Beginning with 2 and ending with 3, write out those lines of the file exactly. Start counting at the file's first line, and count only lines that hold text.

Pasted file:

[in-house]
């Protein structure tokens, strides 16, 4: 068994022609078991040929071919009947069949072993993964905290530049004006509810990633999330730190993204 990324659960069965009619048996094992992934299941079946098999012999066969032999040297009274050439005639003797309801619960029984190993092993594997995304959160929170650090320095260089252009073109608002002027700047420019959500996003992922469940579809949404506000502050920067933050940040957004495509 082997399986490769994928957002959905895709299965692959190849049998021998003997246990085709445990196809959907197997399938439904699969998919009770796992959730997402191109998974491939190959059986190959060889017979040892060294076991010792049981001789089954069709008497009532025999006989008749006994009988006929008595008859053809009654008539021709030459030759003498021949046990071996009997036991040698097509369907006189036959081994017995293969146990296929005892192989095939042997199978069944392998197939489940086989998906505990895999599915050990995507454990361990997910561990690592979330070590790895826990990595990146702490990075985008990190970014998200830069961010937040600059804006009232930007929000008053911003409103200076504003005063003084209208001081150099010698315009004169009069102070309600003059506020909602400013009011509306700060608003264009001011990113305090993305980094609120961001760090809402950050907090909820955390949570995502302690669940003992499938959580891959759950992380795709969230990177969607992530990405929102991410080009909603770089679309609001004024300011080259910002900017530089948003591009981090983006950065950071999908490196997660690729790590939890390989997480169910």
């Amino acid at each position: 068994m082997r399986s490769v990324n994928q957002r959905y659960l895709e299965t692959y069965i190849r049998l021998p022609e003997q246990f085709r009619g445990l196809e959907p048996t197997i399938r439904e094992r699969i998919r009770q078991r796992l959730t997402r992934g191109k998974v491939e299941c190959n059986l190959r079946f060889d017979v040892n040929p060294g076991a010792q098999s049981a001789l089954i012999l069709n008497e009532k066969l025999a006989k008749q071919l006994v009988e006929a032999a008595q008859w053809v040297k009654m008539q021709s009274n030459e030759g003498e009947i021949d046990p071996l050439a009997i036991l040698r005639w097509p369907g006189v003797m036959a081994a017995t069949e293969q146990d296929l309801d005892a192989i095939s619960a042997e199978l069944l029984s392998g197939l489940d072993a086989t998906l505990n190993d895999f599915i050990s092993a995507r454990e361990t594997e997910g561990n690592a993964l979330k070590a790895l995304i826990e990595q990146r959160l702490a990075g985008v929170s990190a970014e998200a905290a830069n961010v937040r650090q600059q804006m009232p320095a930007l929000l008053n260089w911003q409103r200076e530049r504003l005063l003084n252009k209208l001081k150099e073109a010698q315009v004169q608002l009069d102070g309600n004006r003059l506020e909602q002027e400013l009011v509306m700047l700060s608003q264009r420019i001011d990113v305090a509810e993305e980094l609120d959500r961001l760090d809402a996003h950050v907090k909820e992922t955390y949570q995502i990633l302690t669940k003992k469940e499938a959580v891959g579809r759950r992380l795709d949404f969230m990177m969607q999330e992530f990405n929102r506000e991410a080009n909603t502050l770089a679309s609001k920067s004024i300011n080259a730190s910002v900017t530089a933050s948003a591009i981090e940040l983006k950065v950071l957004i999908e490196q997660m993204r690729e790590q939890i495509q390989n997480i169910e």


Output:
């Protein structure tokens, strides 16, 4: 068994022609078991040929071919009947069949072993993964905290530049004006509810990633999330730190993204 990324659960069965009619048996094992992934299941079946098999012999066969032999040297009274050439005639003797309801619960029984190993092993594997995304959160929170650090320095260089252009073109608002002027700047420019959500996003992922469940579809949404506000502050920067933050940040957004495509 082997399986490769994928957002959905895709299965692959190849049998021998003997246990085709445990196809959907197997399938439904699969998919009770796992959730997402191109998974491939190959059986190959060889017979040892060294076991010792049981001789089954069709008497009532025999006989008749006994009988006929008595008859053809009654008539021709030459030759003498021949046990071996009997036991040698097509369907006189036959081994017995293969146990296929005892192989095939042997199978069944392998197939489940086989998906505990895999599915050990995507454990361990997910561990690592979330070590790895826990990595990146702490990075985008990190970014998200830069961010937040600059804006009232930007929000008053911003409103200076504003005063003084209208001081150099010698315009004169009069102070309600003059506020909602400013009011509306700060608003264009001011990113305090993305980094609120961001760090809402950050907090909820955390949570995502302690669940003992499938959580891959759950992380795709969230990177969607992530990405929102991410080009909603770089679309609001004024300011080259910002900017530089948003591009981090983006950065950071999908490196997660690729790590939890390989997480169910």
């Amino acid at each position: 068994m082997r399986s490769v990324n994928q957002r959905y659960l895709e299965t692959y069965i190849r049998l021998p022609e003997q246990f085709r009619g445990l196809e959907p048996t197997i399938r439904e094992r699969i998919r009770q078991r796992l959730t997402r992934g191109k998974v491939e299941c190959n059986l190959r079946f060889d017979v040892n040929p060294g076991a010792q098999s049981a001789l089954i012999l069709n008497e009532k066969l025999a006989k008749q071919l006994v009988e006929a032999a008595q008859w053809v040297k009654m008539q021709s009274n030459e030759g003498e009947i021949d046990p071996l050439a009997i036991l040698r005639w097509p369907g006189v003797m036959a081994a017995t069949e293969q146990d296929l309801d005892a192989i095939s619960a042997e199978l069944l029984s392998g197939l489940d072993a086989t998906l505990n190993d895999f599915i050990s092993a995507r454990e361990t594997e997910g561990n690592a993964l979330k070590a790895l995304i826990e990595q990146r959160l702490a990075g985008v929170s990190a970014e998200a905290a830069n961010v937040r650090q600059q804006m009232p320095a930007l929000l008053n260089w911003q409103r200076e530049r504003l005063l003084n252009k209208l001081k150099e073109a010698q315009v004169q608002l009069d102070g309600n004006r003059l506020e909602q002027e400013l009011v509306m700047l700060s608003q264009r420019i001011d990113v305090a509810e993305e980094l609120d959500r961001l760090d809402a996003h950050v907090k909820e992922t955390y949570q995502i990633l302690t669940k003992k469940e499938a959580v891959g579809r759950r992380l795709d949404f969230m990177m969607q999330e992530f990405n929102r506000e991410a080009n909603t502050l770089a679309s609001k920067s004024i300011n080259a730190s910002v900017t530089a933050s948003a591009i981090e940040l983006k950065v950071l957004i999908e490196q997660m993204r690729e790590q939890i495509q390989n997480i169910e």